Psychedelic Rio

SSC1725 2024-03-22

Track List

Rio Negro - 3:31
É Preciso Perdoar - 4:20
Uirapuru - 3:35
Berlin - 5:14
Humanos - 2:52
Insensatez - 4:09
Nossa Estrada - 5:16
Verde Mata - 2:45


Vinicius Cantuaria - guitar, vocals
Paolo Andriolo - bass
Roberto Rossi - drums, percussion, vocals
Rafael Meninao - accordion
Gianluca Ballarin - keyboards

There seems to be a patented Brazilian musical sound, whether it be the cool strains of bossa nova or the rhythmic pull of samba. Vinicius Cantuaria is a master of Brazilian music in its many forms, but on his new recording, Psychedelic Rio, he decided to turn the music on its head. Recruiting the Italian duo of Paolo Andriolo and Roberto Rossi to form a power trio, Cantuaria and the music demand to be played loud!

Cantuaria is well known to fans of Brazilian song. He began his musical sojourn with the Brazilian rock group O Têrço and continued making waves through popular the MPB, collaborating with the legendary Caetano Veloso, and cementing his credibility by expertly performing and recording the music of Carlos Antonio Jobim.

The past few decades have found Cantuaria branching even farther afield for collaborations. A few years ago, Cantuaria was approached by bassist Paolo Andriolo at a concert in Rio de Janeiro. A fantastic bassist and Brazilian music lover, Andriolo wanted to see if Cantuaria would be interesting in working together. The two met during the following week and began jamming at Cantuaria’s home.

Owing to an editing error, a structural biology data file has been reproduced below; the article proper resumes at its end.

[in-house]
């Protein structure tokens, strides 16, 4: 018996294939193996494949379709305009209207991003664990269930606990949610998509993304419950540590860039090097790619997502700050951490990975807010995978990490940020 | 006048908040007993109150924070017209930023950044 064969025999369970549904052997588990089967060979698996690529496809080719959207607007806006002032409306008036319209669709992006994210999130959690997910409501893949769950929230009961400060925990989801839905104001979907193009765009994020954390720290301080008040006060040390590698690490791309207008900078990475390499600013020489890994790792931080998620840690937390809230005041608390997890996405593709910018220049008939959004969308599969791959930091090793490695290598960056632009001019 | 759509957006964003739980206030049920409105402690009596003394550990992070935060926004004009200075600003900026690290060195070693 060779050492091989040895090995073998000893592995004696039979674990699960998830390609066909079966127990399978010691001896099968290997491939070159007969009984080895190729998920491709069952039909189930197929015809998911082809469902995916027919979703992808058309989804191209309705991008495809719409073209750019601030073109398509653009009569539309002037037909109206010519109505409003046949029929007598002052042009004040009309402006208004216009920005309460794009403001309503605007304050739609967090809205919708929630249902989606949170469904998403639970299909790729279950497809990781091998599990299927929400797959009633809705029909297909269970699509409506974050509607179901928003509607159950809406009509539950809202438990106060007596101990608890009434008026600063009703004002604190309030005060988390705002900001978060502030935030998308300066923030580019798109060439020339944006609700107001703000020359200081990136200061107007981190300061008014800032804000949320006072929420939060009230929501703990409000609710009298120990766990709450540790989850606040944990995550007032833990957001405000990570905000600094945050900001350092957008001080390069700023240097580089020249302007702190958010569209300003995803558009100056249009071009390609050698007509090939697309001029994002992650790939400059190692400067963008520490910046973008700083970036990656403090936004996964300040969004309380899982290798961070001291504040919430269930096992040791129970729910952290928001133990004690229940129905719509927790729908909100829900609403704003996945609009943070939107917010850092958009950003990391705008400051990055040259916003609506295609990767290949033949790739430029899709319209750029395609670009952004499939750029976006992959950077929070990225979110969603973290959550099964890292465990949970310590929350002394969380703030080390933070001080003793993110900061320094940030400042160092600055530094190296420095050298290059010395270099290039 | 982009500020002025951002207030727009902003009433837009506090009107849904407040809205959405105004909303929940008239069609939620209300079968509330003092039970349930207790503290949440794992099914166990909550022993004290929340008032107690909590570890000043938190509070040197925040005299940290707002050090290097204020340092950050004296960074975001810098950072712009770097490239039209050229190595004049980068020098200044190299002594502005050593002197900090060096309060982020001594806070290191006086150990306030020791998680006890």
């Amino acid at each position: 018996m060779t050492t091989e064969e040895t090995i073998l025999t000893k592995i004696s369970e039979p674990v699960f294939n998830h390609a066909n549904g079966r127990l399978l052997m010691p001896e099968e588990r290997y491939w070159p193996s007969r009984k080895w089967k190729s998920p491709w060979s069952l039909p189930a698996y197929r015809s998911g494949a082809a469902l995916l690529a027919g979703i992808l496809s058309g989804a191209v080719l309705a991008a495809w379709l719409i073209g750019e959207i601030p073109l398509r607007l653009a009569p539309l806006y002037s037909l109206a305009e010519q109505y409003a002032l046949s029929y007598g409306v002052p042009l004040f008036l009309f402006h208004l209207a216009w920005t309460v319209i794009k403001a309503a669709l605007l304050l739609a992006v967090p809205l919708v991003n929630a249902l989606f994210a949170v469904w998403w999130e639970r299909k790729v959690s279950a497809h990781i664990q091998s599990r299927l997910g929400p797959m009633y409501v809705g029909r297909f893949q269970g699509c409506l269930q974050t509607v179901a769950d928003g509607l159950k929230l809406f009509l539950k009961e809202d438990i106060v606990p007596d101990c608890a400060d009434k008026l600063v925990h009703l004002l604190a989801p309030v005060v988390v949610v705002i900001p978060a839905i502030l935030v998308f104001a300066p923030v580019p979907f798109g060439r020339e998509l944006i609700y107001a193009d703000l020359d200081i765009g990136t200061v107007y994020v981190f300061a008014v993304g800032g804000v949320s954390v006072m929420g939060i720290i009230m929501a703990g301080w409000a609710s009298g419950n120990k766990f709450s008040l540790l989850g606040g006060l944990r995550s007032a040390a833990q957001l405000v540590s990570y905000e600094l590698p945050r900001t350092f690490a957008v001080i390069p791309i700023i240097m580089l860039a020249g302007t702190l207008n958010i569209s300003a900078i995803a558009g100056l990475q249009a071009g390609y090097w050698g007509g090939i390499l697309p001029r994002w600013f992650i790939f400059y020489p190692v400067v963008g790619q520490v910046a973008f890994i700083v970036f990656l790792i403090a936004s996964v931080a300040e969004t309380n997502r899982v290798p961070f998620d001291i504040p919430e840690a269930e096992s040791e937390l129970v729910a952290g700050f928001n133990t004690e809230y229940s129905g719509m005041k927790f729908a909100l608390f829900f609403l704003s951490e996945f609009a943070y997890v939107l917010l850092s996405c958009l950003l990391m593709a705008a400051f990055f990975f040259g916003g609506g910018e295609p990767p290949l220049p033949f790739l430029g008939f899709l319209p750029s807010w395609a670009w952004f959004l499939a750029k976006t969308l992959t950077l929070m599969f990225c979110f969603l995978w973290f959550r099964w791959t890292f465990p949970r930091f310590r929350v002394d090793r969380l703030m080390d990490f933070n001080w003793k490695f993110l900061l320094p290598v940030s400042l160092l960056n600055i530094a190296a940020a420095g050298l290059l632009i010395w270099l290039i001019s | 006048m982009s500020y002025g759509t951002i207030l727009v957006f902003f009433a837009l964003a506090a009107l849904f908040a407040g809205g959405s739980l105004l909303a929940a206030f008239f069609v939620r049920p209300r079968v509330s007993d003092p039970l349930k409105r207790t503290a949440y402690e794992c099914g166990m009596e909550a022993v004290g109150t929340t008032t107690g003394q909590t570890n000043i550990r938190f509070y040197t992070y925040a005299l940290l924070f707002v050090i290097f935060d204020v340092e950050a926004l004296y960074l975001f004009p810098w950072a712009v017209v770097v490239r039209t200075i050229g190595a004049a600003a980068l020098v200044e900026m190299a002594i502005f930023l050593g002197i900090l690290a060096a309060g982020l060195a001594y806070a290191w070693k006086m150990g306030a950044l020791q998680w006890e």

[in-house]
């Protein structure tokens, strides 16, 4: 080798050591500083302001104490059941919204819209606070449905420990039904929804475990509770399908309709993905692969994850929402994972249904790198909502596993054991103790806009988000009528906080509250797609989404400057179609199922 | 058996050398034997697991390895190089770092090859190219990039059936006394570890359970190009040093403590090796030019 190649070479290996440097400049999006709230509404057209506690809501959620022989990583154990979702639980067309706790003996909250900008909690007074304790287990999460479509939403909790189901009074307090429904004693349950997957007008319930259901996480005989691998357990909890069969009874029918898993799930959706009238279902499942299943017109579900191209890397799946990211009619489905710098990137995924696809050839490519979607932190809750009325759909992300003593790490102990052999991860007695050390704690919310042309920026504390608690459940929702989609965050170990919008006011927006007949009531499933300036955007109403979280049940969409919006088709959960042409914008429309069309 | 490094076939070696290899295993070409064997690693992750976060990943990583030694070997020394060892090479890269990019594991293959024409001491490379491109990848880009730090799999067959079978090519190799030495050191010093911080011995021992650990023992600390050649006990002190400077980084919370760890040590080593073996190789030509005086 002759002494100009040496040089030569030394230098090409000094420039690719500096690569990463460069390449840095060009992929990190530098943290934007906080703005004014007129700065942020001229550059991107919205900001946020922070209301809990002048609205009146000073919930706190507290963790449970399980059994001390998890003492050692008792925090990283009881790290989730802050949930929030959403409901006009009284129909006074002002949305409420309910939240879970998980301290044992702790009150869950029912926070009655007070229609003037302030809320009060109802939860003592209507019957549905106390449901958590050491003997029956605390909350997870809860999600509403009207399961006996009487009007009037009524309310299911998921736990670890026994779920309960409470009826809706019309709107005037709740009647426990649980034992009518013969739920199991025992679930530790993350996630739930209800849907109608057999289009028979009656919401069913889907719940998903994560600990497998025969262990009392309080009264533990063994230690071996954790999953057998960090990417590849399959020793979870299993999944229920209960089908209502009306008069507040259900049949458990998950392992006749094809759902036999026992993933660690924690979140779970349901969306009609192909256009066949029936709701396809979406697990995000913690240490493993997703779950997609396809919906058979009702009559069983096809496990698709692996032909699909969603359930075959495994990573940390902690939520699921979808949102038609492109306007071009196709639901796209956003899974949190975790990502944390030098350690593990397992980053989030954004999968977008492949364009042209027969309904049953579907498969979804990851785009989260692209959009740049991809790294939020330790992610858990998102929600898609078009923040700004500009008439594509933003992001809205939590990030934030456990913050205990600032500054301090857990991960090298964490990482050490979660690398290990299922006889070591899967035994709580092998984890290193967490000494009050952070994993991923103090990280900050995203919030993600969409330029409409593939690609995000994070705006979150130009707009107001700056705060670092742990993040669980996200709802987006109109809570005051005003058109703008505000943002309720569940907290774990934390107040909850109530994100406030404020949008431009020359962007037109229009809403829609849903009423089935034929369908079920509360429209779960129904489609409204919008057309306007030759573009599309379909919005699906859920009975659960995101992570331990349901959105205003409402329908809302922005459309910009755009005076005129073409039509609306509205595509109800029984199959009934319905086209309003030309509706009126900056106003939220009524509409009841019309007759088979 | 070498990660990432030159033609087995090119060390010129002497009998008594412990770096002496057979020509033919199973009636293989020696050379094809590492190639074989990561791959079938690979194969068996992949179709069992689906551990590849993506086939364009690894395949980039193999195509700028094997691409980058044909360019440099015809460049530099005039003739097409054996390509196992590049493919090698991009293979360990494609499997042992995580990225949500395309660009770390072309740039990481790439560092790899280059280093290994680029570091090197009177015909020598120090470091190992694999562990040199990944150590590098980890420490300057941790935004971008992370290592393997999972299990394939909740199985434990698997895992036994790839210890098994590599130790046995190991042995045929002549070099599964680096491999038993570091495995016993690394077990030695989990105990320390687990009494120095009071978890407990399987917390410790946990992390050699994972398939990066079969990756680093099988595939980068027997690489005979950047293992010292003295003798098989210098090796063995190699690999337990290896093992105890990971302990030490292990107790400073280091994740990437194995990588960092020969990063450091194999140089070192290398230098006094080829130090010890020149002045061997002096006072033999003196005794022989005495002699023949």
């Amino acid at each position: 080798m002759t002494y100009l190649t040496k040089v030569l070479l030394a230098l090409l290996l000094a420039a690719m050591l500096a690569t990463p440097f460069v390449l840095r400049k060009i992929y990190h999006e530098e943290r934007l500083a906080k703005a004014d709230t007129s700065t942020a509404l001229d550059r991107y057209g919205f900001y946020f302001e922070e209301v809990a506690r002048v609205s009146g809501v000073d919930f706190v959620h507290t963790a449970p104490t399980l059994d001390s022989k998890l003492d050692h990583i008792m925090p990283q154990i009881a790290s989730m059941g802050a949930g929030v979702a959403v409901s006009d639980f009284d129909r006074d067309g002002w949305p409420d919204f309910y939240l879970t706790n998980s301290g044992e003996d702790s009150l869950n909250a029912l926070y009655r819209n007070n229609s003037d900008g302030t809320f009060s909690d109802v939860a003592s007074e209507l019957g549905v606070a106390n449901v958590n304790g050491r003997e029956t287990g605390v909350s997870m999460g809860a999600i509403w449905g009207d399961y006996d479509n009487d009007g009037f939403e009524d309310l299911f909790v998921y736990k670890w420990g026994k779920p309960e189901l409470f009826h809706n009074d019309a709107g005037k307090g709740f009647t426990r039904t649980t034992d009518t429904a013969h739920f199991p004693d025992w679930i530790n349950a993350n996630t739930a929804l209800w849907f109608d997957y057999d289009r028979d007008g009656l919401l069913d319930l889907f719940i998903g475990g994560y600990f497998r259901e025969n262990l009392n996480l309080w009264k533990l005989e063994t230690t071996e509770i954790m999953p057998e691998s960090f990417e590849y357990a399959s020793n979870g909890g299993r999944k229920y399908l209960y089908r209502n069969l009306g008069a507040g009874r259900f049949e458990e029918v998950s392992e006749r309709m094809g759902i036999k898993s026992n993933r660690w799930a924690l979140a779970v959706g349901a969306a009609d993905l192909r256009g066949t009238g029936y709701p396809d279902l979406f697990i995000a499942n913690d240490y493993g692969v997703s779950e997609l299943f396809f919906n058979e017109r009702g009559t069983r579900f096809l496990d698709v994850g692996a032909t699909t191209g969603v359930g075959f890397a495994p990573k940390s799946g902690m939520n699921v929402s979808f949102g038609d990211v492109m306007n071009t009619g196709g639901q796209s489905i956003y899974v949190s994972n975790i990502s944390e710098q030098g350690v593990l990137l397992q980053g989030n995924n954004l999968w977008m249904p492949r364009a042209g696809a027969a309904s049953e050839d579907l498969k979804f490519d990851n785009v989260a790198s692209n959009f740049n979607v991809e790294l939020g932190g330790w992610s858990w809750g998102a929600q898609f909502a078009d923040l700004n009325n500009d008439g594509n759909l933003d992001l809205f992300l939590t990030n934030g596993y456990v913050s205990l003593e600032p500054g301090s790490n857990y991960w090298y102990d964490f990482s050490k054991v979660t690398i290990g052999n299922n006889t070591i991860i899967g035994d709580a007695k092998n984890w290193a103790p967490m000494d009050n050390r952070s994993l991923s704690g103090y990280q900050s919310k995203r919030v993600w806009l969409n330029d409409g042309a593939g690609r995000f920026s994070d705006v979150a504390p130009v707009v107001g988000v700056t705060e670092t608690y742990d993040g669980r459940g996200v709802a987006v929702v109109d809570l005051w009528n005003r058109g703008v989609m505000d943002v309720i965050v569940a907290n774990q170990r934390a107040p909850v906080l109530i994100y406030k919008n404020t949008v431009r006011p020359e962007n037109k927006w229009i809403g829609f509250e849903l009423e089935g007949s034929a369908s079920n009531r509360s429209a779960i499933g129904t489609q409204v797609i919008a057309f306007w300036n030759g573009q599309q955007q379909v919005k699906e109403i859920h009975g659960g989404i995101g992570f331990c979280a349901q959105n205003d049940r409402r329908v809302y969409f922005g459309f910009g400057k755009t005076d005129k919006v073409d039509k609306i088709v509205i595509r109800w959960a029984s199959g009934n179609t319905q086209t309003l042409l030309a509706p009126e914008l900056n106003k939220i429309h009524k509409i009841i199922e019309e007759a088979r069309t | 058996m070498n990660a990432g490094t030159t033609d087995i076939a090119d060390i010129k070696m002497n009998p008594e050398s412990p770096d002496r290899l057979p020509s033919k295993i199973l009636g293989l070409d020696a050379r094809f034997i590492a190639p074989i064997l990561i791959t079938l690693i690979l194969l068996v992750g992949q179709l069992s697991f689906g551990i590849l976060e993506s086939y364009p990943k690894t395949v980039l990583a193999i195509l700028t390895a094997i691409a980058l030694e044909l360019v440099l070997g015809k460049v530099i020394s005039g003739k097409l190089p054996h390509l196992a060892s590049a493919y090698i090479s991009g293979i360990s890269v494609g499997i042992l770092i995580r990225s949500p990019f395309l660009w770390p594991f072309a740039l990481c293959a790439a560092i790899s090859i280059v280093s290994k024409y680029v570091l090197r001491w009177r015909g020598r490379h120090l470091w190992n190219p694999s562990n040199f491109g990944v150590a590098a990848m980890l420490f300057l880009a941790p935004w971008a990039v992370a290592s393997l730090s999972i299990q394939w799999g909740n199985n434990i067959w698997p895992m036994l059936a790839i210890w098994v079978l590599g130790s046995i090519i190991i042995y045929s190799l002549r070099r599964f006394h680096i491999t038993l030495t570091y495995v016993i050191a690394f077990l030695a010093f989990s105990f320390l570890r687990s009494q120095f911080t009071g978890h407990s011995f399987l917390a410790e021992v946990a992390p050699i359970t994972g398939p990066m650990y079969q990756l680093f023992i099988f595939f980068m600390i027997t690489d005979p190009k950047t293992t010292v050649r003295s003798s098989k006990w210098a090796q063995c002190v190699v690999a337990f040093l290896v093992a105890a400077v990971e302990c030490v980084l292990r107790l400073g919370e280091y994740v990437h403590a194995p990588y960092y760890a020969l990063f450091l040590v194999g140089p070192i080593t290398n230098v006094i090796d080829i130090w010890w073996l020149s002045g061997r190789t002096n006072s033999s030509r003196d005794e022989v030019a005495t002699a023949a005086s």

Andriolo then introduced Cantuaria to his friend and collaborator, drummer Roberto Rossi. Within in three weeks, the trio had found a musical bond and began to visit Jupiter Studios to jam and record the bulk of the material on this album.

The music they created is set apart by the musicians’ approach and instrumentation. Rather than play the customary acoustic guitar, Cantuaria chose to play his electric Fender guitar over the Italian duo’s electric bass and drums. There was also a concerted effort to let the guitar’s reverb and distortion distort the harmonic complexities of the songs they performed, leaving a more raw and open sound.

The recording begins with an amplified version of Cantuaria and Caetano Veloso’s “Rio Negro,” which is propelled by Rossi’s insistent percussion and Cantuaria’s ambient-tinged guitar. The trio’s take on Alcyvando Luz and Carlos Coqueijo’s classic “É Preciso Perdoar” requires strict rhythm from the bass and drums as Cantuaria experiments with the harmony, allowing the aquiline reverb of his guitar create a unique atmosphere. Cantuaria wrote “Uirapuru” with the legendary percussionist Nana Vasconcelos, the title referring to a rarely seen bird native to the Amazon. The song is a lament on the rareness of witnessing the magic of the bird, though its song is commonly heard.

Cantuaria’s laconic ballad “Berlin” is a tribute to the city and its ghosts, as Cantuaria considers the turmoil the city has been through from war to occupation and the angels that seem to float in its silent night air. Cantuaria’s “Humanos” continues with a preoccupation on angels and how that however much people would like to be angels, they are only human. The musicians revisit a classic with Jobim and Vinicius de Moraes legendary “Insensatez,” which seems to float on the electric haze of guitar and guest Gianluca Ballarin’s keyboards.

The leader’s “Nossa Estrada” is a galloping rumination on the ups and downs in a relationship, using movie making as a metaphor, Cantuaria compares the switching of roles between actor and director in the relationship and celebrates the triumph of realness over fantasy. Andriolo and Rossi’s “Verde Mata” is a celebration of Rio and the beauty of the landscape, the people, and experiences therein.

On his new recording, Psychedelic Rio, Vinicius Cantuaria tries to give another vision of Brazilian music, one of intensity and power that will attract audiences that are looking for new sounds beyond those that have been connected heretofore to the Brazilian musical world.